The post rankled Whelan, and during the subsequent fallout, the album slid back into purgatory. “That moment was exponentially low and bad,” Whelan says. “You’re gonna bring people on the journey like you’re Kim Kardashian? It’s repulsive to me. We can throw it in the garbage and start again, but we don’t need to tell the Joneses.” Whelan says his songs have sat untouched since that 2014 episode – and this is where his and Bissell’s stories splinter.
In a series of wounded, footnoted emails that read like exposition from an epic postmodern novel, Bissell contends he logged “hundreds of hours” on the Observatory singles, conceiving arrangements and composing guitar lines that either remain intact or were rerecorded, uncredited (his sole credits are as an engineer).
“His story is that I worked on the album for too long, but that simultaneously somehow I also had nothing to do with [the Aeon Station] songs,” Bissell writes, in a 4,000-word statement that he intends to make public. “I suddenly found myself being portrayed as often as not as the baddie, as if I had somehow held him back, intentionally or at least thoughtlessly and selfishly even, which I’ve gotta say, was really confusing and weird.”
To illustrate his input, Bissell sends a segment of the Observatory single Queens in its tinkered-with phase: a Wrens track called Sophie. The Aeon Station record, to be clear, is wonderfully rendered: anthemic without being over-polished. But I have to admit that my stomach somersaults upon hearing this mothballed labour of love. With just a few Bissellian flourishes – eerie harmony, close-miked guitar filigree – there’s an uncanny transformation to the song: this is the Wrens, with all their atticky magic.
For his part, Whelan thinks the magic came at too great a cost. With his half of the album purportedly finished by 2014, he and the band paused when Bissell was diagnosed with a plasma cell cancer in 2015 (he has recovered, and recently ran a half-marathon with his wife). But early last year, formal calls between members began to resurface tensions.
Whelan characterises the talks primarily as pleas to Bissell to release the album. Bissell says he just wanted more recognition for his creative and business roles. Did that include money? Whelan suggests as much. Bissell denies it.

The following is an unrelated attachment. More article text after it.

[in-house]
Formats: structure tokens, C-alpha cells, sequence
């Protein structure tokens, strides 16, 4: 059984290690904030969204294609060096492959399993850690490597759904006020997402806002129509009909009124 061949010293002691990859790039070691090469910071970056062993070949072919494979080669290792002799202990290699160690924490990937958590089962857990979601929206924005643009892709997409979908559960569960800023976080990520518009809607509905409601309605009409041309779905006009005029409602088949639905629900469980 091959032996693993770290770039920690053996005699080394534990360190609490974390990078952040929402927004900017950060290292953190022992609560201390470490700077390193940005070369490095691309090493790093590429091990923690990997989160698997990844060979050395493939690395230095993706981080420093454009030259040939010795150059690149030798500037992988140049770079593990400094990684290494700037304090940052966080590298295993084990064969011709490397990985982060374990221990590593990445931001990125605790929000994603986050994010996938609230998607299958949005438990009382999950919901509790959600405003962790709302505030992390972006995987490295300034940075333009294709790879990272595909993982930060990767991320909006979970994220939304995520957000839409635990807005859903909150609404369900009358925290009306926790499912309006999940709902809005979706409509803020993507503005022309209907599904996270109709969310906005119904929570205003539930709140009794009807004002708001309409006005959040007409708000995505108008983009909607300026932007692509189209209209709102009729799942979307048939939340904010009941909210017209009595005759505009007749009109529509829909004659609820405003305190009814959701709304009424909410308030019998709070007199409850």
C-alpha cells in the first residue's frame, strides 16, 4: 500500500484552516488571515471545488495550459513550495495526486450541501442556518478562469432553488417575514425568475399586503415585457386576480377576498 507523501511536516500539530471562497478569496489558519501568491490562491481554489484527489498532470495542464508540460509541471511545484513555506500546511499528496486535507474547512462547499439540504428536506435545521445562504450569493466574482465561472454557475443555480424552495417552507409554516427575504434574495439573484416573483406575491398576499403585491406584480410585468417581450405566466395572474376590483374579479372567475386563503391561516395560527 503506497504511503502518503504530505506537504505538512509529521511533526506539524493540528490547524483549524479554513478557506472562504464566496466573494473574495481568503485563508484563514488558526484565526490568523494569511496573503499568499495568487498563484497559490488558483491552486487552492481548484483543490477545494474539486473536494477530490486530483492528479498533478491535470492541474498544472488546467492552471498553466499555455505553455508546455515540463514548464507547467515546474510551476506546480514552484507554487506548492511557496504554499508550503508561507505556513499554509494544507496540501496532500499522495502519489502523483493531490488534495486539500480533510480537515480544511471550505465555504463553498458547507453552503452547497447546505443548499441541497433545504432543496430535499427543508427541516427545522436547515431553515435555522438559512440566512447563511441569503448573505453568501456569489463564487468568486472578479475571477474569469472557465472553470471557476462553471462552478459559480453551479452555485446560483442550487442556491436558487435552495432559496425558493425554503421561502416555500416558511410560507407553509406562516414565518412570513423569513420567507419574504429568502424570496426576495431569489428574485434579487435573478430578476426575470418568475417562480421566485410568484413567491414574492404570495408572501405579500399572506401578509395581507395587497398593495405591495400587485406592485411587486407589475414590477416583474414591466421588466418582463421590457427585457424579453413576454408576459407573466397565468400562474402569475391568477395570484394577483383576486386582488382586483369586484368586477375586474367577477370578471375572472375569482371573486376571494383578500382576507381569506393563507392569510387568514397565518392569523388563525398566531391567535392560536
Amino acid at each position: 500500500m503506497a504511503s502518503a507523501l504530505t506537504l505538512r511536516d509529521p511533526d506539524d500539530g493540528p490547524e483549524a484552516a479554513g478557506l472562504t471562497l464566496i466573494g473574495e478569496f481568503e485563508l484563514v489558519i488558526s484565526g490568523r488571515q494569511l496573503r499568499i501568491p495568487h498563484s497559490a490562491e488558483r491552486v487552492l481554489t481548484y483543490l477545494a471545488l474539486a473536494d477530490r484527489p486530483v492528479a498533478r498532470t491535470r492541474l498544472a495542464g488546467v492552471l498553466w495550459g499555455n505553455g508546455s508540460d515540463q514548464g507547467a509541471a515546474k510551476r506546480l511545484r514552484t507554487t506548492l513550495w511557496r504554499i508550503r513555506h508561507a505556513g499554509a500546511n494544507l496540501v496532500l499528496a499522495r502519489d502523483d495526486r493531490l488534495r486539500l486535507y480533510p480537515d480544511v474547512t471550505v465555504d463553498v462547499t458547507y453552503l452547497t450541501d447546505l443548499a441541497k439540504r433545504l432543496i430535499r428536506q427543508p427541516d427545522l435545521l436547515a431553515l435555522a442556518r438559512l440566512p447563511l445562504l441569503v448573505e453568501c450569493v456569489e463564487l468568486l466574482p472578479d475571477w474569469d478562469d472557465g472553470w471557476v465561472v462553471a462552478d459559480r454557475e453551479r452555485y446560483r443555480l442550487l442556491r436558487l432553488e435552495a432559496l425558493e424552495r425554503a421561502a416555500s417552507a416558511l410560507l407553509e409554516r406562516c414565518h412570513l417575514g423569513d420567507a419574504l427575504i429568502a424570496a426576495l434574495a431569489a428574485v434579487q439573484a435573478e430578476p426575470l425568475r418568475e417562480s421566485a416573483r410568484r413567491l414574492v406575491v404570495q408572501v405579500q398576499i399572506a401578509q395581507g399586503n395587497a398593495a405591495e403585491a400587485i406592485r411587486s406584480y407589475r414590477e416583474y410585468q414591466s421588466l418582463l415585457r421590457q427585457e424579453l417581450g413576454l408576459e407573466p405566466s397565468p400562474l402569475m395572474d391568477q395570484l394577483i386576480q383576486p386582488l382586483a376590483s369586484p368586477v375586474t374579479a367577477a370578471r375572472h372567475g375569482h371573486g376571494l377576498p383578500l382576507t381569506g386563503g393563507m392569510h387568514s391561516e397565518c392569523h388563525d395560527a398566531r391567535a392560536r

Far from holding the Wrens hostage, Bissell says he approved the “final” album in 2019 pending just a handful of tweaks – at which point, crucially, Whelan was proposing just as many. (“That’s not true,” says Whelan.) Bissell’s most alarming claim, which Whelan again rejects, is that Whelan was requesting production edits even while secretly readying Aeon Station for Sub Pop. Each of them claims to have presented pathways to a Wrens release that the other ignored.
When talks collapsed, Bissell called Sub Pop to apologise for wasting their time on a band of “fiftysomething white men” that had just imploded. The label’s somewhat miffed response, Bissell says, was that they already had a release date for Whelan’s solo record. “If this was an early-aughts indie film,” Bissell writes, “the camera would’ve done that telescoping dolly zoom thing to show the character’s world inverting.” Bissell and Whelan have not spoken since.
Whelan says he gave ample warning about the split, including a February 2021 deadline. “Ultimatum is sometimes seen as a bad word, but if you waited from 2007 until 2021, I think you were pretty generous,” he says. On the matter of credit, he adds: “If you hire someone to paint your walls and it takes 10 years, how should you pay him?”
After a 17-year stretch that yielded just six completed songs, Whelan wrote and recorded four more in late 2020. He tackles the conflict with Bissell on veiled confessionals like Everything at Once, which weaves Wrens backstory into a spangled, heartrending kiss-off. The saddest insight into the band’s disintegration, Alpine Drive, had improbably been set for the Wrens record. “One thousand night shifts all end with the sun / Still breaking rocks into songs we never get done,” Whelan sings. “Where are the memories to the plans that we made?”
Bissell, convinced of a calculated betrayal, rules out the prospect of a reunion, and plans to release his own solo album next year. Whelan says he hopes for an eventual return to the band’s punk-rock roots, with “just four of us standing in a basement”.
But their views on who abandoned whom cannot, for now, be reconciled. “I let my dreams sit on the bottom shelf for a long time,” Whelan says. “It’s a betrayal that I let a decade of my life go by and did nothing.”